6. Abad (2000) offers an alternative reading of the evolution of social complexities entirely based upon island-wide as well as inter-island social and military negotiations between ali`i, and various lineages. I follow the archaeological approach because it is based upon material data which can be dated with credible certainty.

  7. In Polynesian societies, the religious ritual realm of mana and tapu was interwoven with the social and economic sectors. Mana is the psychic force of nature which may reveal itself in and be channeled through persons, strength, objects, and more (Handy, 1971[1927]:26–34) and kapu/tapu signified that which is psychologically dangerous and hence forbidden (Handy, 1971[1927]:43–50).

  8. In contrast, Handy (1971[1927]:26–43, see in particular p. 37) presents a discussion of Polynesian cosmogony, mana, nature-based dualism, and kapu/tapu, establishing evidence that gender was given value at creation (also Malo 1898:51–2 above). The differences between Abad’s and Handy’s explanations pinpoint their opposing ideologies.

  9. It should be noted that both ko‘a, D4-57 and D3-24, stood in the vicinity of elite compounds where the island kings Keawe-nui-a-‘Umi and his son Lonoikamakahiki in the seventeenth century partly resided and conducted business. The close spatial and temporal proximity of fishing shrines and elite residences raises questions about use protocol of the former.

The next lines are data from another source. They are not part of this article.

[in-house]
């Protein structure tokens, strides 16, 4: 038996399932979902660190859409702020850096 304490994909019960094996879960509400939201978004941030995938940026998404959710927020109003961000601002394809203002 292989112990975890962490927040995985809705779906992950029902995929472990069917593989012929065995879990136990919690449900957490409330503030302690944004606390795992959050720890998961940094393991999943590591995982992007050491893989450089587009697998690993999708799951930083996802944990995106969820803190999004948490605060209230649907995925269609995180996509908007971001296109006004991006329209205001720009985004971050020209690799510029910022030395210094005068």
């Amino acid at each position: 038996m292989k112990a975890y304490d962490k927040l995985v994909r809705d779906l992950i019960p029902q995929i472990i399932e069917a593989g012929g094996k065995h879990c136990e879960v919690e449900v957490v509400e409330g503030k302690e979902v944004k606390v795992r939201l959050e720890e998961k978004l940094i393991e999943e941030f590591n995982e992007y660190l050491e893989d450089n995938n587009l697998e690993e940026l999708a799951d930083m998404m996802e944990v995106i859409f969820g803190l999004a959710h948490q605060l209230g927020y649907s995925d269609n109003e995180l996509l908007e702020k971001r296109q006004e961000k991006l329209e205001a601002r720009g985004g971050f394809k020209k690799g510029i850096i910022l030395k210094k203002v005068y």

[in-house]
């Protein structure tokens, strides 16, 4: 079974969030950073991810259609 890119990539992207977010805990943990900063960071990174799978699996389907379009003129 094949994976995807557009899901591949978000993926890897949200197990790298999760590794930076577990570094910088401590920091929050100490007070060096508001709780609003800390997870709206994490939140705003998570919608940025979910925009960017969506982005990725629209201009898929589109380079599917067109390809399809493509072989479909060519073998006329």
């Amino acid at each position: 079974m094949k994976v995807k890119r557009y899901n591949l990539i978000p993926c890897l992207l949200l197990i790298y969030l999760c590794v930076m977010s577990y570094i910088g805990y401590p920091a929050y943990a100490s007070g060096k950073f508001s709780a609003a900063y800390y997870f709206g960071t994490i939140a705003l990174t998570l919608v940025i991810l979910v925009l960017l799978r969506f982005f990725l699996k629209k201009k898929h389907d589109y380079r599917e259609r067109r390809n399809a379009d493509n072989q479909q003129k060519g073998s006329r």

10. Kuahu is a Hawaiian word for shrine. Sir Peter Buck, an anthropologist with the Bishop Museum, defined kuahu further as “a simple altar without a prepared court. They were made by individuals or small family groups who conducted a short ritual that required no priest” (in Lang & Byrne, 2013:32–3). I think this describes well the probable context of most Pōhaku Wahine and Pōhaku Kāne.

  11. Graves and Cachola-Abad (1996) have employed seriation of architectural traits in conjunction with radiocarbon dates to analyze 107 heiau on Maui with regard to windward and leeward distribution and temporal changes. Mulrooney and Ladefoged (2005) have applied a similar architectural seriation to eight intermediate-level heiau in the southern portion of the Kohala field system. By analyzing the morphology of physical design traits and spatial distribution of these heiau in relation to ahupua`a boundaries through time, Mulrooney and Ladefoged (2005) provide new insights into community participation within the larger chiefly economy. Of related interest is Alexander Baer’s distinction between monumental heiau bordering the community of Kaupō, Maui, and smaller ritual sites in the region’s interior, whose form and function primarily responded to the landscape (2016). The most extensive recent heiau study is Patrick Kirch’s and Clive Ruggles’ book (2019) of 78 heiau in southeastern Maui combining methods of mapping, selected excavation, radiocarbon dating as well as archaeoastronomy.